Stimulus ‘starting to bear fruit’: Harper

Prime Minister Stephen Harper lauded his government’s economic stimulus plan on Monday for helping the country cope with the recession, saying 90 per cent of Ottawa’s $29-billion plan to stimulate the economy for this fiscal year has been committed to specific projects.

Prime Minister Stephen Harper releases the government's latest economic update at the Irving-owned NB Southern Railway mechanical shop in Saint John

SAINT JOHN, N.B. — Prime Minister Stephen Harper lauded his government’s economic stimulus plan on Monday for helping the country cope with the recession, saying 90 per cent of Ottawa’s $29-billion plan to stimulate the economy for this fiscal year has been committed to specific projects.

But the announcement was swiftly greeted with skepticism from Liberal Leader Michael Ignatieff, who accused Harper of exaggerating the program’s success.

In an economic update delivered in this port city, Harper said the money has been committed to 7,500 infrastructure and housing projects, more than 4,000 of which are in some form of construction phase.

“Our efforts are starting to bear fruit . . . We see stabilization and the early beginnings of a recovery,” Harper told a news conference, standing in front of a green locomotive at the Southern Railway mechanical shop.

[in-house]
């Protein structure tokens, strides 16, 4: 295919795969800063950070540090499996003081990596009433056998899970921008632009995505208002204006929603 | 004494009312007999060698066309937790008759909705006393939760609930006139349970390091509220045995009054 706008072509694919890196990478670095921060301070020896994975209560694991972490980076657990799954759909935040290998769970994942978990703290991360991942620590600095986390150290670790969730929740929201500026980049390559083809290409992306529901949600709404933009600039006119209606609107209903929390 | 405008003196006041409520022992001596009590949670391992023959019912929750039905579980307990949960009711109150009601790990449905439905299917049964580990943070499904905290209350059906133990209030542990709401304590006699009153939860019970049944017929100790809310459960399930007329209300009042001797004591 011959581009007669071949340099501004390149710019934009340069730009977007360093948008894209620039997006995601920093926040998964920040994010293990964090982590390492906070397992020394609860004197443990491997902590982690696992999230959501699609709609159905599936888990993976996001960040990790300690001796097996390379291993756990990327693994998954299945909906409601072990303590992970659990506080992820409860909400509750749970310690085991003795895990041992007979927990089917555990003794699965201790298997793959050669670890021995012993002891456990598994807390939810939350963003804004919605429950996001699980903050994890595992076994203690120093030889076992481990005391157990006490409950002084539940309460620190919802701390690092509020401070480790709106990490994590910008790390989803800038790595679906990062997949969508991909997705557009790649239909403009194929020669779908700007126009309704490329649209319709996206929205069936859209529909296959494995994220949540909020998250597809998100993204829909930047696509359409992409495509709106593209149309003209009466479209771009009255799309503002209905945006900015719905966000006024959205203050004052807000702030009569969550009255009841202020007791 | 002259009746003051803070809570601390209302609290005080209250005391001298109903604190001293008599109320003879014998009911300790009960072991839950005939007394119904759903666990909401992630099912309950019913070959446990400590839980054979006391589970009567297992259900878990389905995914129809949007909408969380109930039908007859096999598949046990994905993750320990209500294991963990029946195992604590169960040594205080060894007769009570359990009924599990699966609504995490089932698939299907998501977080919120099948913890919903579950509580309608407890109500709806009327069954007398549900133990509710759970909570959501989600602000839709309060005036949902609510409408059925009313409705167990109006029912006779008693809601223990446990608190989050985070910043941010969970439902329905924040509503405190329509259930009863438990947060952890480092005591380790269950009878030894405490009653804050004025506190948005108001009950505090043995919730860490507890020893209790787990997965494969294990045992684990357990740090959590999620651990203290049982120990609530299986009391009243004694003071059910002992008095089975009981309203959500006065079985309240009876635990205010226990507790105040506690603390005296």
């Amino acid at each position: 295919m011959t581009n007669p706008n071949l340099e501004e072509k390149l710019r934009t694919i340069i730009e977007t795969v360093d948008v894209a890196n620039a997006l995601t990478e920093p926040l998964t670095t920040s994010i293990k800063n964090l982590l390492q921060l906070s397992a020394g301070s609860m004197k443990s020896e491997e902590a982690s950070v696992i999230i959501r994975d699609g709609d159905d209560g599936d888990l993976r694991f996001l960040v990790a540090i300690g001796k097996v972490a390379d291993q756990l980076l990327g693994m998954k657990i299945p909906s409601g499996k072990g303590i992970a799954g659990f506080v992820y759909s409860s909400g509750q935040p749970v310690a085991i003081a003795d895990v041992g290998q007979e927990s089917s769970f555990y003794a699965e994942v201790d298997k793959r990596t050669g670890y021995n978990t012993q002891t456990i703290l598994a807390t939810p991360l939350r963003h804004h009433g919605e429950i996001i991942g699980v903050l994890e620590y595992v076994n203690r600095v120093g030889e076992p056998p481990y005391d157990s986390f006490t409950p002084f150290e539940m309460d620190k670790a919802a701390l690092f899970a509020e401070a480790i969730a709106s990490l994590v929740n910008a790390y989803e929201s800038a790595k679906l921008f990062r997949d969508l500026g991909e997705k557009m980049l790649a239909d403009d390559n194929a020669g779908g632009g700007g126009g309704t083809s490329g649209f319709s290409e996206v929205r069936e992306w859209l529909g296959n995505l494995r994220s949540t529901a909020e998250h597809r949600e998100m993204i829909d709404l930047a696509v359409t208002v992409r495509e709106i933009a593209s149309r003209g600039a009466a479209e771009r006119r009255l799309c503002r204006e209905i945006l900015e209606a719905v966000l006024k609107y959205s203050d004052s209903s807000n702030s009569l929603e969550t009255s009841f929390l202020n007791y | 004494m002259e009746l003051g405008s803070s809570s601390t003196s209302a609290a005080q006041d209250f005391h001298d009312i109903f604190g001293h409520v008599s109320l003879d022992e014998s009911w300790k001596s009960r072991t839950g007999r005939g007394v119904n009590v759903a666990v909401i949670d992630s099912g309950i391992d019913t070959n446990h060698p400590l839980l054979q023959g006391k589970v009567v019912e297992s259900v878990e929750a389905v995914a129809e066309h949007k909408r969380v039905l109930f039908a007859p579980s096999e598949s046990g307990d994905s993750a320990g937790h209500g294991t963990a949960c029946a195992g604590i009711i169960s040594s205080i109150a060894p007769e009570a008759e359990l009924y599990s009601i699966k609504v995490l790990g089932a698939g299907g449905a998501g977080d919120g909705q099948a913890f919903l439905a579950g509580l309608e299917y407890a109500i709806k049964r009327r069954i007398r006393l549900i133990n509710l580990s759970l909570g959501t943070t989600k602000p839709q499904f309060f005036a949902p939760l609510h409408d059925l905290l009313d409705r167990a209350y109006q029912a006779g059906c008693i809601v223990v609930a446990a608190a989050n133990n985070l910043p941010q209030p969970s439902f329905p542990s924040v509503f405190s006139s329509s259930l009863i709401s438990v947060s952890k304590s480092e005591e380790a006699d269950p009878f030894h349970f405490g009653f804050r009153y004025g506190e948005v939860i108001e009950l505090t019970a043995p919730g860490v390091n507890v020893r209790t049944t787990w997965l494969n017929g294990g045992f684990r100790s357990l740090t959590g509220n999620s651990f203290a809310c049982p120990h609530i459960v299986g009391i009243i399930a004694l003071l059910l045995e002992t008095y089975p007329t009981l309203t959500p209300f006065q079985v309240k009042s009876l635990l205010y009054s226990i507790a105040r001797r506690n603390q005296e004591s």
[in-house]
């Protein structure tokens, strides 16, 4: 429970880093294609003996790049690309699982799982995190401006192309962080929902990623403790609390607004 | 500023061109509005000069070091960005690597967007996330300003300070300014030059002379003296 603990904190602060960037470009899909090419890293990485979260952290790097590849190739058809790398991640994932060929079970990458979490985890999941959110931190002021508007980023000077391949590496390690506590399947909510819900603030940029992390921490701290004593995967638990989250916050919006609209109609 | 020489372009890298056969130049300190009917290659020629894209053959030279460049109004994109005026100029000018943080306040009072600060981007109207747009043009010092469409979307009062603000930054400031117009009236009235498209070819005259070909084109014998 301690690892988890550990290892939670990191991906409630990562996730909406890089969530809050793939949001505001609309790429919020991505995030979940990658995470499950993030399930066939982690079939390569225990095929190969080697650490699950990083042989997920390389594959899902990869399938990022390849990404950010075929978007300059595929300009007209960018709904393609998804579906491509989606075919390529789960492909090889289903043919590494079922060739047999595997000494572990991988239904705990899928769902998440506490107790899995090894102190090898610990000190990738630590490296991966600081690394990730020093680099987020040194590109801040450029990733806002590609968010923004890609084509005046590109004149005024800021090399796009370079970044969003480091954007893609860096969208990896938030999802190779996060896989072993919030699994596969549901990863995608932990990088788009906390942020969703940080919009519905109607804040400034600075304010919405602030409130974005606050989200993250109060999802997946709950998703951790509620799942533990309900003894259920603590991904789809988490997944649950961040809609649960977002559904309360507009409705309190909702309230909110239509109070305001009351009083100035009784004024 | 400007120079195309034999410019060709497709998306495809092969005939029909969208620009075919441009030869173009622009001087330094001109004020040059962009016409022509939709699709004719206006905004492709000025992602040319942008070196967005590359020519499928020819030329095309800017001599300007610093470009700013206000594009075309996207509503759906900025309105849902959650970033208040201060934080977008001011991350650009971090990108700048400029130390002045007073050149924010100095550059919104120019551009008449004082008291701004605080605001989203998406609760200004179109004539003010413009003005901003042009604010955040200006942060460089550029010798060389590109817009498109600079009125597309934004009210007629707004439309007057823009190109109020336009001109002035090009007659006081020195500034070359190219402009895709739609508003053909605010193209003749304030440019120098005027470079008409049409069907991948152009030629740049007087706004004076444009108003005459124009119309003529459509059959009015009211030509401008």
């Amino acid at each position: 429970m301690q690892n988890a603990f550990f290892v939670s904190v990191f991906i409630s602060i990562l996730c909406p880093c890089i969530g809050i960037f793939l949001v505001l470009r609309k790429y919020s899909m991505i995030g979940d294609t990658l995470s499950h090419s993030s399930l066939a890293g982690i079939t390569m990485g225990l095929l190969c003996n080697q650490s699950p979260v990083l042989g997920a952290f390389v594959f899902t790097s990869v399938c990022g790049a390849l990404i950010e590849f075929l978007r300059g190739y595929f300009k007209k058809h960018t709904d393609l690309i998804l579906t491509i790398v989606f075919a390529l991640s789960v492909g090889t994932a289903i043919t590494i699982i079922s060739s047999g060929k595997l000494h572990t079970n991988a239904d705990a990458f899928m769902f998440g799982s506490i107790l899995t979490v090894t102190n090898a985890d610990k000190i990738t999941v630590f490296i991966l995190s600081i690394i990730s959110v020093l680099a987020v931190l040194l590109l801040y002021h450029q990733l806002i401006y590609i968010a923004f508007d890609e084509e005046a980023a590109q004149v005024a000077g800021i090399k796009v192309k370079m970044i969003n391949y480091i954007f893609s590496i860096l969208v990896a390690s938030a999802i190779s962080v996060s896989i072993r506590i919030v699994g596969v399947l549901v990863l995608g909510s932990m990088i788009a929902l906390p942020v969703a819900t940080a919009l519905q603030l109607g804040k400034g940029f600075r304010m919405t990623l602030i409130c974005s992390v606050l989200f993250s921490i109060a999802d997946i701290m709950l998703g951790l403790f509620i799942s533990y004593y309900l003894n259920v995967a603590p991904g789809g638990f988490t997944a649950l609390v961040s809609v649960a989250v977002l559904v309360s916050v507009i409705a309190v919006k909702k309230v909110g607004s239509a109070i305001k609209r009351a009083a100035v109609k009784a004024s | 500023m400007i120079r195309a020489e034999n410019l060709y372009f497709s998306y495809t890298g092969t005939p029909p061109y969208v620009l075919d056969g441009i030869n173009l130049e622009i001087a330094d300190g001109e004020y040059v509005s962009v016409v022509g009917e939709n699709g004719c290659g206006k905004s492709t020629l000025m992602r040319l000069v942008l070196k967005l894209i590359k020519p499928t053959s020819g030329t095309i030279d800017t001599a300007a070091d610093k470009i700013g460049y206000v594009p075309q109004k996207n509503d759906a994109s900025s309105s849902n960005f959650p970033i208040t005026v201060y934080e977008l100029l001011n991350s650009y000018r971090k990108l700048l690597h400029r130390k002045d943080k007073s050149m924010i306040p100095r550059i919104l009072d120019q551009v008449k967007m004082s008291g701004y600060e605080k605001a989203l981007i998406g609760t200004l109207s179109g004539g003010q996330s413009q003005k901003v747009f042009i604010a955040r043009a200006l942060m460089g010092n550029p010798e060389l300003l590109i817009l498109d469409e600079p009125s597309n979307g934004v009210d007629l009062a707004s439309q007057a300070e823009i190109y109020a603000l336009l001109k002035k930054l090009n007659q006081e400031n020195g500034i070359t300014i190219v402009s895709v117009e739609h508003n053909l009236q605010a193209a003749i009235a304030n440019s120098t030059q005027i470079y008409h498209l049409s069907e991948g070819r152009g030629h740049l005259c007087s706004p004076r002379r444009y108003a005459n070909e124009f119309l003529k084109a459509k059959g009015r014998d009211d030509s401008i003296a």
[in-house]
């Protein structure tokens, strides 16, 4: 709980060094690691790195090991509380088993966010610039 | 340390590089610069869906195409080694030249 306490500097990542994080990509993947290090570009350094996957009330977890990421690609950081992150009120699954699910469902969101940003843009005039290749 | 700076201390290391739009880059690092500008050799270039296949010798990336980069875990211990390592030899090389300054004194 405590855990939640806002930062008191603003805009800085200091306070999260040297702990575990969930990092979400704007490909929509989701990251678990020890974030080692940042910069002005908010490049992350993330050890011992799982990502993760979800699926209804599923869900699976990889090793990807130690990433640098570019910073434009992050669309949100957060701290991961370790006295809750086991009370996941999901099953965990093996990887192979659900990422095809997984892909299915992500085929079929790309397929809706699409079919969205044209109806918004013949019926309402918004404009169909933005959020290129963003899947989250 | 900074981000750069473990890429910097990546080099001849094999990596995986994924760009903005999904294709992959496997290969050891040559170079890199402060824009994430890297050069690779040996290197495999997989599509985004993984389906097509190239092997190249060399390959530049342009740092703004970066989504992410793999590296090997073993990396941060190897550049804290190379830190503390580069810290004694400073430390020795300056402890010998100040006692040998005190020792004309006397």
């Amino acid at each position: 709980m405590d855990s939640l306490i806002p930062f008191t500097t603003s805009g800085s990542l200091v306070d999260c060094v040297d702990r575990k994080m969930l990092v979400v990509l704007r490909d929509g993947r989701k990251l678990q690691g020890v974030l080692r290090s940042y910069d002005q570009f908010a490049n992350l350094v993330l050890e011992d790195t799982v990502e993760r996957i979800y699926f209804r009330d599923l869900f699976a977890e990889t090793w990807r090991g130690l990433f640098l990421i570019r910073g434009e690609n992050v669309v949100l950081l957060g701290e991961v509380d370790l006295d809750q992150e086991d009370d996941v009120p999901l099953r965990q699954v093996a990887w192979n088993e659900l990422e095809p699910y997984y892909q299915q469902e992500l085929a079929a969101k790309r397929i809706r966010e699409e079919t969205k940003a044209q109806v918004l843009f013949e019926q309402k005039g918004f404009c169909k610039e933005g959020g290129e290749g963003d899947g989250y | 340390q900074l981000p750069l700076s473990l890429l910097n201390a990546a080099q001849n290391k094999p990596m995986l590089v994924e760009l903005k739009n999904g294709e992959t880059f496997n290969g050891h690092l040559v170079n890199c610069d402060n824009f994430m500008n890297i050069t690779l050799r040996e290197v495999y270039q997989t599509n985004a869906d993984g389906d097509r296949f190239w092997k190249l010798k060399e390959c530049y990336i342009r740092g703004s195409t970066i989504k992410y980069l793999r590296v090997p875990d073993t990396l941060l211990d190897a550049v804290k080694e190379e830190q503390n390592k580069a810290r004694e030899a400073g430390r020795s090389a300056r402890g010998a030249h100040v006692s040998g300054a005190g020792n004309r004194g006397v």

“Now is the time to stay on course.”

But Ignatieff said only 12 per cent of projects are actually underway, accusing the prime minister of failing to meet the obligations of an agreement the two leaders made after earlier this year to fully account for federal spending.

“We’re tired of this kind of game-playing,” Ignatieff said outside the House of Commons. “We wanted real accountability. We wanted a government that tells Canadians the truth.”

Ignatieff said the Conservatives are not managing the economy prudently and accused them of using infrastructure money to reward Tory ridings.

Transport Minister John Baird rejected the claim, saying the Conservative government is focusing on job creation rather than an election the Liberals seem bent on forcing.

Harper’s economic update, his third since the federal budget was tabled, came as the Liberals introduced a motion of non-confidence Monday aimed at toppling the Tory minority government.

But the Conservatives are expected to survive that vote Thursday with the support of the New Democrats.

Harper warned that forcing an “unnecessary and wasteful election” could threaten Canada’s economic recovery.

He said it was “completely irresponsible” for the Liberals to express opposition to the government’s economic report before it was even released.

The government won support for its two-year stimulus plan by promising to provide updates, a demand issued by the Liberals as a condition of supporting the budget.

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